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Penny Fractions: The Newsletter Must Be Paused

Hello, readers. I’ll admit that having already planned to take off last Wednesday, there’s no way I c
Penny Fractions
Penny Fractions: The Newsletter Must Be Paused
By David Turner • Issue #130 • View online
Hello, readers. I’ll admit that having already planned to take off last Wednesday, there’s no way I could’ve expected what’s happened over the last couple of weeks. I’m taking a break this week because I’ve consistently participated in protests and as a result stayed up way too late attempting to process all that’s happening. I planned on doing a reader call tonight but that’s also on pause. I updated my Patreon to center a bit more around those calls but again, I’ll need to see when those will return. A lot of ideas for projects I have in mind keep getting held up as we careen from crisis to crisis. I hope to better articulate my thoughts around this moment next week, and thank you for your patience.  

Unheard Labor
Last week, an employee at Gimlet, the podcast company Spotify bought in 2019, made a public plea to Daniel Ek for the company to match donations made by Spotify employees for up to $10 million. The tweet racked up thousands of retweets and likes and a follow-up tweet revealed that the company reversed its position to honor the wishes of its employees. I mentioned it above but this moment, more than anything, continues to reveal the extent to which employees within the music industry can hold the power to enact real change if they hold their employers accountable. I forget to mention that two companies Spotify owns, Gimlet and The Ringer, are both unionized. 
A small note since I couldn’t find much additional reporting, but the music distributor Redeye Worldwide put out a statement in support of Black Lives Matter last week on its Instagram page. Allegedly, Redeye hasn’t been a great employer for said black people. The comments in the post list examples of racism and employee mistreatment from former employees of the company. Don Giovanni Records tweeted that they sent a list of demands to the distributor, otherwise they’d remove their catalog. I would certainly love to see more reporting on this, considering I cannot imagine Redeye was the only company last week to claim to care about black lives with little regard for its employees. Perhaps I’ll have more to say on that next week :)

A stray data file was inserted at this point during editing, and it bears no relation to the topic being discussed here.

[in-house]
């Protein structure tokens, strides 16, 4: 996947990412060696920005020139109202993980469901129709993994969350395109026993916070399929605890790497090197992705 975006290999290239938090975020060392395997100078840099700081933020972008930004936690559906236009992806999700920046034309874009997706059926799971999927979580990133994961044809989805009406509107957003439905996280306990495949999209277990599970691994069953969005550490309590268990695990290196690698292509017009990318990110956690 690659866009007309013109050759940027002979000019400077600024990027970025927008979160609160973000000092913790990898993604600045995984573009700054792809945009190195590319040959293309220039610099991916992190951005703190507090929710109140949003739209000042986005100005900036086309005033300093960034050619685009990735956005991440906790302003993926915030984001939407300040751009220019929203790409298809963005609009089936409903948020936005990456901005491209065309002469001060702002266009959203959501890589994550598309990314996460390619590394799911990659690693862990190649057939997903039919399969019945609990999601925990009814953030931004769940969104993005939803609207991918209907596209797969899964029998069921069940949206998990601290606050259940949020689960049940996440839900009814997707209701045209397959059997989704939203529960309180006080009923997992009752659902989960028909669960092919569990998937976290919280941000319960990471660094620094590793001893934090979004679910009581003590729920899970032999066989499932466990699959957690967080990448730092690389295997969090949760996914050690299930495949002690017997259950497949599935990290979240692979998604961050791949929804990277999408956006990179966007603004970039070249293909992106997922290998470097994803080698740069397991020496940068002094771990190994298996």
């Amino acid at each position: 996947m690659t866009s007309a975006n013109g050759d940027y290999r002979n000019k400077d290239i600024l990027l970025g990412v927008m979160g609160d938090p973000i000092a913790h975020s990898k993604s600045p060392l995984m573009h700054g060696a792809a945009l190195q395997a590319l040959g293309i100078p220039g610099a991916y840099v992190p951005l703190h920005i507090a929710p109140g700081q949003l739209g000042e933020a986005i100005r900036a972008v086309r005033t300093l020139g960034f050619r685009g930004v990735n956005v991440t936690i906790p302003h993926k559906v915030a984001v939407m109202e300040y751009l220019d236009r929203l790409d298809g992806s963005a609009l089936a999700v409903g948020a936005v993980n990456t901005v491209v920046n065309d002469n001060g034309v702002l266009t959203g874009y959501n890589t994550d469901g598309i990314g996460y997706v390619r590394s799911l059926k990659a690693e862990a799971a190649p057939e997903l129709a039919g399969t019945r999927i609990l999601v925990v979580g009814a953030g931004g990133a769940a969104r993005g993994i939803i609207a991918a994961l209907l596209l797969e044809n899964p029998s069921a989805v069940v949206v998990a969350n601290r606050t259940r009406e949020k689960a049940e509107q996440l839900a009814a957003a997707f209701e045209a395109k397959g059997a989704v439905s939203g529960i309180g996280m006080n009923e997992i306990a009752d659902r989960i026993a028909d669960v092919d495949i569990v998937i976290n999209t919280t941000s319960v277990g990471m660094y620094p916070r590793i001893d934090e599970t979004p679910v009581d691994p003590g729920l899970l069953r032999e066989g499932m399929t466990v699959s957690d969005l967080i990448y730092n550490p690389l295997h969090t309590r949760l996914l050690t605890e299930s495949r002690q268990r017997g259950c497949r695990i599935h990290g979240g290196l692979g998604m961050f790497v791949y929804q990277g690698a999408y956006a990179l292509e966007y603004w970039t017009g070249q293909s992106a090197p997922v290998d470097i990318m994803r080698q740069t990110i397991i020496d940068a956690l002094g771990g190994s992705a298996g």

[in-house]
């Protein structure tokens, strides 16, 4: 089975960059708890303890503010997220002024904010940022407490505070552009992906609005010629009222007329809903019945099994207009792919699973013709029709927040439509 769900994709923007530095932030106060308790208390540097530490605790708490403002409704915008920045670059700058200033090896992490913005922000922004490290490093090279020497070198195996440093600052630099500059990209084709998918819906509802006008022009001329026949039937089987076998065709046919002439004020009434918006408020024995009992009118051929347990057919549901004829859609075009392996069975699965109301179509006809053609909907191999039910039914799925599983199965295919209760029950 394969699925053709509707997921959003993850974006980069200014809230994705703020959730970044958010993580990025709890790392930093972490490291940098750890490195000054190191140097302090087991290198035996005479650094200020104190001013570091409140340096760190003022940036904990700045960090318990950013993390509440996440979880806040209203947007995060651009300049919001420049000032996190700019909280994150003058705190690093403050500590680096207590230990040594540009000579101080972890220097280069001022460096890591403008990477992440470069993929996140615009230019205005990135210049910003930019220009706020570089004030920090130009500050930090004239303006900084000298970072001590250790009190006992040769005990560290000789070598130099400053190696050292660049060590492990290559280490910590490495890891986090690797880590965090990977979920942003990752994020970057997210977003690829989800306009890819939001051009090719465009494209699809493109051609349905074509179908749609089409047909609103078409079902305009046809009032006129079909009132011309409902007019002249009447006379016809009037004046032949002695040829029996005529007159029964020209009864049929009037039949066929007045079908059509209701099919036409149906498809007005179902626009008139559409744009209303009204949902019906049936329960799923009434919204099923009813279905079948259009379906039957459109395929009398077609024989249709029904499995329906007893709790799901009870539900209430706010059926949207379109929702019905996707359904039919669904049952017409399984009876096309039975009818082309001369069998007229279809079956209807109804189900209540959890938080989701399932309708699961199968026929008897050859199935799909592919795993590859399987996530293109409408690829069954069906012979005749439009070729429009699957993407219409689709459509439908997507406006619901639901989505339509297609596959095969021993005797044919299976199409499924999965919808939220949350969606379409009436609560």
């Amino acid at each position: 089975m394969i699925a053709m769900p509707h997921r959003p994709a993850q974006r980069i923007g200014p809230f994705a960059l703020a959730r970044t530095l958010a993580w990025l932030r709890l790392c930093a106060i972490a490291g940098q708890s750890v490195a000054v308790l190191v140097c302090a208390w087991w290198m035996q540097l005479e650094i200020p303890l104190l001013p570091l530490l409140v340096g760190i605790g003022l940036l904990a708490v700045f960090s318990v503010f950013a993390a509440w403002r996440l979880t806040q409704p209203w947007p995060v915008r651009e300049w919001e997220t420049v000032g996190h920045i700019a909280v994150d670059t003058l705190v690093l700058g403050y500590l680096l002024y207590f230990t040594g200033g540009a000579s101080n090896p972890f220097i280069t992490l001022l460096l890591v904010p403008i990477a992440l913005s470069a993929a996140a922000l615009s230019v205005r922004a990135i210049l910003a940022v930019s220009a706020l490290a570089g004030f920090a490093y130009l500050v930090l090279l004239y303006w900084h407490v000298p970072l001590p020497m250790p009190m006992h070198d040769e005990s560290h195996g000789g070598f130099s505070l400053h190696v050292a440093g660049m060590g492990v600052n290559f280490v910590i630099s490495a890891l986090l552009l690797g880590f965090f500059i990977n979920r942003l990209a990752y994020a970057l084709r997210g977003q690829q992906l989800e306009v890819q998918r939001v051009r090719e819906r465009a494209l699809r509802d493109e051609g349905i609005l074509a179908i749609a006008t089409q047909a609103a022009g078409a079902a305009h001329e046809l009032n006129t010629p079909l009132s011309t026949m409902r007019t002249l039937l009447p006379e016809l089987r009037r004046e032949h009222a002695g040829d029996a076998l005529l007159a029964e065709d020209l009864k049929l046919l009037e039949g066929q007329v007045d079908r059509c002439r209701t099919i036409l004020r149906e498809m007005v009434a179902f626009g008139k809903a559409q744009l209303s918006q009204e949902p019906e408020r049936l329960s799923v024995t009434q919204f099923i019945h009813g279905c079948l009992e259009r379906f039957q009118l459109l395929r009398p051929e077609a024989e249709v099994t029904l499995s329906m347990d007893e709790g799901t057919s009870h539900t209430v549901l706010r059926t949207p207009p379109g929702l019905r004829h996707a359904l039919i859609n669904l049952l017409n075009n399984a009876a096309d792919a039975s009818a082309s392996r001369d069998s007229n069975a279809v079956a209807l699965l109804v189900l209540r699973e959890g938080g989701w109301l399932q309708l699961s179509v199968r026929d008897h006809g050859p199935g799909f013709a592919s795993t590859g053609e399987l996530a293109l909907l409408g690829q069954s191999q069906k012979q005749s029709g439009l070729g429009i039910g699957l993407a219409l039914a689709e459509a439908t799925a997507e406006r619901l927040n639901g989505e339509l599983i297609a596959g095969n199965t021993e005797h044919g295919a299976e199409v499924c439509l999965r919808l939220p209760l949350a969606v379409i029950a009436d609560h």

6 Links 2 Read
Not a shocking headline but worth just looking into how hard a hit live music is going to take in 2020 while streaming continues to chug along. 
Layoffs are certain terrible to see, but considering over 110,000 people have died of Covid-19 in the United States, I cannot be shocked at the rescheduling of Coachella. Either way, after seeing how mutual aid groups are able to supply PPE, snacks, and water for folks going on these protests in New York City, I’ll expect the same level of preparedness of any music festival in 2021.
The only really interesting thing about this trend is that it took till right now for it to really take off. Certainly, Drake was helping pioneer this a few years back with his overly bloated albums but now that “Deluxe Edition” doesn’t mean anything but taking on additional b-sides, why not! 
Returning to Normal? - The Next Recession 
Michael Roberts’ continued assessment of this moment of crisis is that, unfortunately, we’re likely to be stuck in this gradual decline that is masked by rhetoric of a “reopened economy” and endless rising stock prices. If the world around continues to feel like it’s falling apart while those in power tell you it’s great, trust your gut. 
Certainly, I can’t find any positive value in knowing that Len Blavatnik is only going to become richer off of this deal…yet I appreciate Tim’s rather brief summary of other major record label purchases. Helpful to see that. 
I’ve been out protesting in New York City for over a week and this so far is the best articulation of what was happening in the streets. Personally, I’d like to write out my own account of these protests…but let me first catch up on a bit of sleep.
Blog Roll
My name is David Turner and I started Penny Fractions back in November 2017, as a way to think through various topics within the world of music streaming. Since then, the newsletter, which is delivered every Wednesday morning (EST), has grown to reach over forty-one hundred subscribers with an archive that can be found right here. I’m currently the Emerging Creator Lead at SoundCloud, so all thoughts here represent me, not my employer. Prior to this, I wrote for Music Business Worldwide, Pitchfork, the New Yorker, Noisey, Rolling Stone, and Spin. I also create content on Patreon to help cover email billing costs and to compensate my copy editors, Mariana Carvalho and Taylor Curry. The artwork is done by graphic designer Kurt Woerpel whose work can be found here. My personal website is A list of my favorite 2020 albums, books, and mixes can be found here. Any comments or concerns can be sent to
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